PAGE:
Trusts & Estates
Gay man asks DC court to declare him common-law husband of deceased partner
Posted Aug 20, 2013 2:47 PM CST
By Mark Hansen
A gay Washington, D.C. man has asked a family court judge to recognize him as the common-law husband of his late companion.
The case may be the first seeking legal recognition of a common-law gay marriage, the Wall Street Journal reports.
James Spellman, 55, says he and Michael Kelly, a mortgage banker who died in February at age 68, had lived together as a married couple since 1995. The District of Columbia has been issuing marriage licenses to same-sex couples since 2010, but Spellman says the couple never legally married.
At issue is Spellman's potential share of Kelly's $819,000 estate, which includes a Rehoboth Beach, Del., home valued at $574,000.
Kelly's 1990 will, filed in Delaware, left his entire estate to his four siblings. His brother-in-law, who was named the executor, denied Spellman's claim to a spousal share of the estate in June.
The case mixes a new and expanding area of family law—same-sex marriage—with the dying doctrine of common-law marriage, which once was widespread but is now recognized by only a handful of jurisdictions, including the District of Columbia, experts say.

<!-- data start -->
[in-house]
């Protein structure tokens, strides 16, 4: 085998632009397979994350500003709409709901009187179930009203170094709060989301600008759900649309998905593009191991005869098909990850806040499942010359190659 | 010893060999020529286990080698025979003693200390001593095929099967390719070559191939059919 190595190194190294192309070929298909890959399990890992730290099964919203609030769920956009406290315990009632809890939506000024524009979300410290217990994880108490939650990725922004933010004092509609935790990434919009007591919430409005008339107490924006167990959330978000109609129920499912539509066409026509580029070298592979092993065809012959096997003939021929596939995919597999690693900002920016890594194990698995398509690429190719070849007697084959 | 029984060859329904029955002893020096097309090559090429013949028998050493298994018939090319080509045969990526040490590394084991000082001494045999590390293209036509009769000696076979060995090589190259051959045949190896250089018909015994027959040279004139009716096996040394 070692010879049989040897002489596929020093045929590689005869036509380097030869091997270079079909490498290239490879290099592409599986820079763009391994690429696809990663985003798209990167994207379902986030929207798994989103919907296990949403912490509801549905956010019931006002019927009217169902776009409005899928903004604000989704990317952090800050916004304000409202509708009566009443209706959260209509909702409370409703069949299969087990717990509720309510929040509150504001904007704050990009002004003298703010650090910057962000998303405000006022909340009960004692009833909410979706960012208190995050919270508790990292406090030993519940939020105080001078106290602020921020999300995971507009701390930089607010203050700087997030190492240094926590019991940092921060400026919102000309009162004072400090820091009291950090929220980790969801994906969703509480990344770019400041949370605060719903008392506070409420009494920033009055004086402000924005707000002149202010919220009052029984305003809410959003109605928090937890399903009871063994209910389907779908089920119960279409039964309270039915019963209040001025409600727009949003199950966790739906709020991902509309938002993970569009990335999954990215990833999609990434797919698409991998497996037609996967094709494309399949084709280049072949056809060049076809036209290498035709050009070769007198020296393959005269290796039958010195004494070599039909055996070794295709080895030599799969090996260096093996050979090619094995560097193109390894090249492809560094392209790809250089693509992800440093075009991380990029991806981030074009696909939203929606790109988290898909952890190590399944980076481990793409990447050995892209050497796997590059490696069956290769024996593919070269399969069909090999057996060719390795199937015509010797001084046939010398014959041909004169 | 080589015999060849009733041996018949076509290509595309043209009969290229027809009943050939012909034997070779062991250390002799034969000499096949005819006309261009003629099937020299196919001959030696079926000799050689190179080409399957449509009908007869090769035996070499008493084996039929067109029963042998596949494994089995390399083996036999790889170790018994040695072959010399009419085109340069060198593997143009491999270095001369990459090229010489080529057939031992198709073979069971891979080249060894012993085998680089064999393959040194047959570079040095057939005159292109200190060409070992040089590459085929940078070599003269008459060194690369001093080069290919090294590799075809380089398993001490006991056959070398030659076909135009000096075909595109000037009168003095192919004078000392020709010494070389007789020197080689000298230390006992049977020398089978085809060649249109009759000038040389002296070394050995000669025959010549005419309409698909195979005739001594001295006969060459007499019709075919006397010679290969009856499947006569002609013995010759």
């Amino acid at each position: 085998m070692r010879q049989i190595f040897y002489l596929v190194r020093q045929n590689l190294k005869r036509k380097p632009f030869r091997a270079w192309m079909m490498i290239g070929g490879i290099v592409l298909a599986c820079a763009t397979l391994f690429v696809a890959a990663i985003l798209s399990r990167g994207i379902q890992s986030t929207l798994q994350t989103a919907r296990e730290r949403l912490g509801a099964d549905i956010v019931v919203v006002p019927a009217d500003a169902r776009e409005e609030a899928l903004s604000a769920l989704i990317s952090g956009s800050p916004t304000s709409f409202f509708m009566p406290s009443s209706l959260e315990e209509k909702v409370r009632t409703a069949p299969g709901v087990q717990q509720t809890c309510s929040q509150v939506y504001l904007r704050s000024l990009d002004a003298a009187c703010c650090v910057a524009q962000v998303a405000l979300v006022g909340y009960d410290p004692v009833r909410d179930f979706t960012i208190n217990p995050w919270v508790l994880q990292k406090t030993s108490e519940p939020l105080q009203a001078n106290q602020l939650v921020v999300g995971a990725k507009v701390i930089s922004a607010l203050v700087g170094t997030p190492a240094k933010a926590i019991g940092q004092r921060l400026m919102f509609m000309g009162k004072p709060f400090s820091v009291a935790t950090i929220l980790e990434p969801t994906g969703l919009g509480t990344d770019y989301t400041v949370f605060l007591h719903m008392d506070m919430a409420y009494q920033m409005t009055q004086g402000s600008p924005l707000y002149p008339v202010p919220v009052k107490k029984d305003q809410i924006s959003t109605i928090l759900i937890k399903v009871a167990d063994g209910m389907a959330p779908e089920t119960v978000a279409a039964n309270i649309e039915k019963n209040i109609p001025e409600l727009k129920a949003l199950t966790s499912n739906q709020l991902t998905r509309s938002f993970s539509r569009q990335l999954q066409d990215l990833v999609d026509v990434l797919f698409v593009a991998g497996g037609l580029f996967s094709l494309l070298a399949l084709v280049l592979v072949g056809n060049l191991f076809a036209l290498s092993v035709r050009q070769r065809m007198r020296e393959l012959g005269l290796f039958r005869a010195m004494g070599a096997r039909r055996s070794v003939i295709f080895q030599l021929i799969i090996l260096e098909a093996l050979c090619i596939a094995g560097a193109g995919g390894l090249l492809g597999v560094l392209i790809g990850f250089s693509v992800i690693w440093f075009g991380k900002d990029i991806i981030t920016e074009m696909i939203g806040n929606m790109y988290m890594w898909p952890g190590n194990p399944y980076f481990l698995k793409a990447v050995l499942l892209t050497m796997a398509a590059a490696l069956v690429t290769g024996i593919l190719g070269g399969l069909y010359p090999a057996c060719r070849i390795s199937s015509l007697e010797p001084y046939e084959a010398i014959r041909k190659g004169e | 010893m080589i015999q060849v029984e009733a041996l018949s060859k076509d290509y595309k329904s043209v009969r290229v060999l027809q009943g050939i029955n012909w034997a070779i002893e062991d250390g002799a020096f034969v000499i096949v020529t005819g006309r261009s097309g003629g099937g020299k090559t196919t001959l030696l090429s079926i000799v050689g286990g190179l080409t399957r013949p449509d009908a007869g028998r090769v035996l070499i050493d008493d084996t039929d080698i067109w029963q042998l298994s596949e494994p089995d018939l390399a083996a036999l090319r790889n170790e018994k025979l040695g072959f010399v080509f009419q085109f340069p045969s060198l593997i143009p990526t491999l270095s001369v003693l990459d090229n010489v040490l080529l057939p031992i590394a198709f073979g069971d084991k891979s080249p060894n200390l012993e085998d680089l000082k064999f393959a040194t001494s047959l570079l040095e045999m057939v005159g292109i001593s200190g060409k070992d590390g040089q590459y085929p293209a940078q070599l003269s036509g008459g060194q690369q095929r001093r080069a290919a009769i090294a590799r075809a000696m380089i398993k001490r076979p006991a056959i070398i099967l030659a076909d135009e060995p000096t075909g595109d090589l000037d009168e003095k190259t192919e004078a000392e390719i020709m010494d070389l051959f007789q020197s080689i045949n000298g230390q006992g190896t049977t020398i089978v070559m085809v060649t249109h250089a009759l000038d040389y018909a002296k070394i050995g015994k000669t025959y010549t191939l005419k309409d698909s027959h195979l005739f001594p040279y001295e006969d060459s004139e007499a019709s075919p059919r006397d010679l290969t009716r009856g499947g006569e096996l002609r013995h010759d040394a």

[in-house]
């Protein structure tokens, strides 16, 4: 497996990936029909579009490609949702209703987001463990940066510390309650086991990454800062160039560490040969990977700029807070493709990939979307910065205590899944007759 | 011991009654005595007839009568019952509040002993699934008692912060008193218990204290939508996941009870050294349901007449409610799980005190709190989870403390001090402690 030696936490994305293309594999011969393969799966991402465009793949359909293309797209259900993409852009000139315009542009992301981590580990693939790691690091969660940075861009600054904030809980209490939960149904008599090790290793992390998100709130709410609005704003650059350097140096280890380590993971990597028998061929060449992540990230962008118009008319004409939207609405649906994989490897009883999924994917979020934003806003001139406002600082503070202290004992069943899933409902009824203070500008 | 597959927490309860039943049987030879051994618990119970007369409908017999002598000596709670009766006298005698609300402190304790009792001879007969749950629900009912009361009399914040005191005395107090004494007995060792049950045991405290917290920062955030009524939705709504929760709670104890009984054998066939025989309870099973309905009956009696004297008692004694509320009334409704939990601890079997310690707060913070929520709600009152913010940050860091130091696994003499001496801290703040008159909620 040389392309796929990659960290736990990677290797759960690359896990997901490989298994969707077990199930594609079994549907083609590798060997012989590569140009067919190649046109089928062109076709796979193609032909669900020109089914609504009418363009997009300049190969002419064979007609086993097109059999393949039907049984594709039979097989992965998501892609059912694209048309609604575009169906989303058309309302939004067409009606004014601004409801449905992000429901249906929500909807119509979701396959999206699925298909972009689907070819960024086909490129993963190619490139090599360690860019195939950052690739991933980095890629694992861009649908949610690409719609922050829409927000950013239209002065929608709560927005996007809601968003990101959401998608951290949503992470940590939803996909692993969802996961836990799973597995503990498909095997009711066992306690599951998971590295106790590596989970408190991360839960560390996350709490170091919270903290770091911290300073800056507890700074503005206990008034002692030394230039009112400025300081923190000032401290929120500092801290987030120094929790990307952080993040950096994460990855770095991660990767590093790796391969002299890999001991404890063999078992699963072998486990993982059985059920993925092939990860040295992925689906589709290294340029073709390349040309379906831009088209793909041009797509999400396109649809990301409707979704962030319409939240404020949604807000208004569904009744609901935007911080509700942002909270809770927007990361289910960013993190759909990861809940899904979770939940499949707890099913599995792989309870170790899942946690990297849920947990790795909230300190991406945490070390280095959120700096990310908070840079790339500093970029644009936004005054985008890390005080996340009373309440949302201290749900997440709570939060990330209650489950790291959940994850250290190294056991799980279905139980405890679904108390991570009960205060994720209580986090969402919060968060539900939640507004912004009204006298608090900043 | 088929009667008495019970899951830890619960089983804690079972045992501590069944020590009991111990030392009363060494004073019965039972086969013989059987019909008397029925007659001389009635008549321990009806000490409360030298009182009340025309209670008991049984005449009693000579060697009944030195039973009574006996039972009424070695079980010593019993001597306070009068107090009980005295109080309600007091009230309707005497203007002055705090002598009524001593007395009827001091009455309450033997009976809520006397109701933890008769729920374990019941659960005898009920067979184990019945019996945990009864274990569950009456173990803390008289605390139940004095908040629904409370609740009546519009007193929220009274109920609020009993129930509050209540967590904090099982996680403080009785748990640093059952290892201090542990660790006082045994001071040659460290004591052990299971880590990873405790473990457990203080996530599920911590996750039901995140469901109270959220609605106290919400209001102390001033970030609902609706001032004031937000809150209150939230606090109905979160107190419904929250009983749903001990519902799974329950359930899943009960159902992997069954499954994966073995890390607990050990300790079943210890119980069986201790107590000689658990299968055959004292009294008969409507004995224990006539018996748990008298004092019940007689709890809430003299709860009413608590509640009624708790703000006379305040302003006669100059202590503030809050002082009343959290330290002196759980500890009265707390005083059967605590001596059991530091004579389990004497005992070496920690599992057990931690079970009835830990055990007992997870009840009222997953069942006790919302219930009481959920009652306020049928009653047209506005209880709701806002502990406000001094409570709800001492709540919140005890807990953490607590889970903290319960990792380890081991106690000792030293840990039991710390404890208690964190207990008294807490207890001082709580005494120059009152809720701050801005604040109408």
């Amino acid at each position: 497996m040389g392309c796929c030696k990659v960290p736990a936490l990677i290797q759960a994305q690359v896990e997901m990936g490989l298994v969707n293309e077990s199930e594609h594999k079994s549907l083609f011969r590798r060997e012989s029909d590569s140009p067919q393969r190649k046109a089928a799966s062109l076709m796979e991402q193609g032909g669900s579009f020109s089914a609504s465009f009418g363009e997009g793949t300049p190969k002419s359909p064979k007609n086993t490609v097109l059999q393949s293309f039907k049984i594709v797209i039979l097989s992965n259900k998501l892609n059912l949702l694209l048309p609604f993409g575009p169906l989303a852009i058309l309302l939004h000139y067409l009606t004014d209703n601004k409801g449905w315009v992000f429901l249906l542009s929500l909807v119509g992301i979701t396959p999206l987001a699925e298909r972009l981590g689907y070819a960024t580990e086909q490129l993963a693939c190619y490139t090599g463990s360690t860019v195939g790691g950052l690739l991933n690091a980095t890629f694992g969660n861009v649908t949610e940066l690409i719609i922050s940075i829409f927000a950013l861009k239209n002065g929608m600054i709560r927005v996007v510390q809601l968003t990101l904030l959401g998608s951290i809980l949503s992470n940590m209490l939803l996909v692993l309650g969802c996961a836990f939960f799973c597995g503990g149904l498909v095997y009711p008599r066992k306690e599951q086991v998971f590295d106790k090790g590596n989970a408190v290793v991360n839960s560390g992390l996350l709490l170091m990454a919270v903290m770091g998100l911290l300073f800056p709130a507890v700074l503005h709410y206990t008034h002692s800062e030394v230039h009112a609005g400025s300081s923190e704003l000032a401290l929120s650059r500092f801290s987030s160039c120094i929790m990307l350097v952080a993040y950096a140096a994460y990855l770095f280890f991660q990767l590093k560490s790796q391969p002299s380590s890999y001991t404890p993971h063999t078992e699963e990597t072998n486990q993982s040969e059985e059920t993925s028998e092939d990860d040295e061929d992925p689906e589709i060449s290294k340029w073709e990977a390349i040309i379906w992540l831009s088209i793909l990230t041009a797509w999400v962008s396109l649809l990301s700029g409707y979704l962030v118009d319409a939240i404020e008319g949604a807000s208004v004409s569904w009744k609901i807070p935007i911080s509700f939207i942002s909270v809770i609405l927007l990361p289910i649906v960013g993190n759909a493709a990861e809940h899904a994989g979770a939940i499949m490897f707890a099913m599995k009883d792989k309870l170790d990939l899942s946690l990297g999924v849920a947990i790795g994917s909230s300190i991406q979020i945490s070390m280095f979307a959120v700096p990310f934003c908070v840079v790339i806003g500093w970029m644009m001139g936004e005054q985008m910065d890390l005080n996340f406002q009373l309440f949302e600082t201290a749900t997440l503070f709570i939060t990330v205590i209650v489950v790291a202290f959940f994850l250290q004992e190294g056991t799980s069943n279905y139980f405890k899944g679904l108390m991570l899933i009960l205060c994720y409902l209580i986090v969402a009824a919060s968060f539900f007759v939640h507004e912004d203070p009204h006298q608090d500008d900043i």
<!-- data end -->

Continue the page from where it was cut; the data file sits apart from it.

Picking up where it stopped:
"It's an absolutely classic case except for the sexes and sexuality" of the parties, George Washington University law professor Catherine Ross, who specializes in family law, told the Journal.
Ugo Colella, a lawyer for Spellman, said his client is asking the court to do two things: extend the common-law marriage doctrine to same-sex couples and recognize the pair as married.
"The common law evolves over time where new things happen and the law expands to capture new circumstances," he said.
But Kevin Baird, a lawyer for the executor, said Spellman wasn't in a close enough relationship with Kelly to qualify as his widower.
He also said that Kelly was a resident of Delaware, which allows same-sex marriage but doesn't recognize common-law marriage.
A hearing in the case is scheduled for Oct. 31.
Hat tip: How Appealing.